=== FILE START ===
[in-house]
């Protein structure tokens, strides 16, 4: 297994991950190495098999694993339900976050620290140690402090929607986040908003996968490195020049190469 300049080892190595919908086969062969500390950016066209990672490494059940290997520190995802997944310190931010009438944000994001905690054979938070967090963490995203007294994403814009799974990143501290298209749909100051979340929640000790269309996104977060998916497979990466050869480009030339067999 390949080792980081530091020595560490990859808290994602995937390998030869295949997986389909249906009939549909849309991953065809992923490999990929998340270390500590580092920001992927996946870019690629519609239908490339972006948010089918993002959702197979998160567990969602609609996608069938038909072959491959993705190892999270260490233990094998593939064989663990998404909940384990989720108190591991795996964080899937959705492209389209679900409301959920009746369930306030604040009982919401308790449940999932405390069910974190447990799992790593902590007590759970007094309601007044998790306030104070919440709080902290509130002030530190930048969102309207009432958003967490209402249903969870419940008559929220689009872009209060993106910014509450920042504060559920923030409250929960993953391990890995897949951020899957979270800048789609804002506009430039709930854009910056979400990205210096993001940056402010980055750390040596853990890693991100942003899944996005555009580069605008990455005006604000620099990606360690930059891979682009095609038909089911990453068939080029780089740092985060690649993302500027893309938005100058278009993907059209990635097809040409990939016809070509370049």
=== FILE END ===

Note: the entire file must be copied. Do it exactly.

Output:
[in-house]
């Protein structure tokens, strides 16, 4: 297994991950190495098999694993339900976050620290140690402090929607986040908003996968490195020049190469 300049080892190595919908086969062969500390950016066209990672490494059940290997520190995802997944310190931010009438944000994001905690054979938070967090963490995203007294994403814009799974990143501290298209749909100051979340929640000790269309996104977060998916497979990466050869480009030339067999 390949080792980081530091020595560490990859808290994602995937390998030869295949997986389909249906009939549909849309991953065809992923490999990929998340270390500590580092920001992927996946870019690629519609239908490339972006948010089918993002959702197979998160567990969602609609996608069938038909072959491959993705190892999270260490233990094998593939064989663990998404909940384990989720108190591991795996964080899937959705492209389209679900409301959920009746369930306030604040009982919401308790449940999932405390069910974190447990799992790593902590007590759970007094309601007044998790306030104070919440709080902290509130002030530190930048969102309207009432958003967490209402249903969870419940008559929220689009872009209060993106910014509450920042504060559920923030409250929960993953391990890995897949951020899957979270800048789609804002506009430039709930854009910056979400990205210096993001940056402010980055750390040596853990890693991100942003899944996005555009580069605008990455005006604000620099990606360690930059891979682009095609038909089911990453068939080029780089740092985060690649993302500027893309938005100058278009993907059209990635097809040409990939016809070509370049």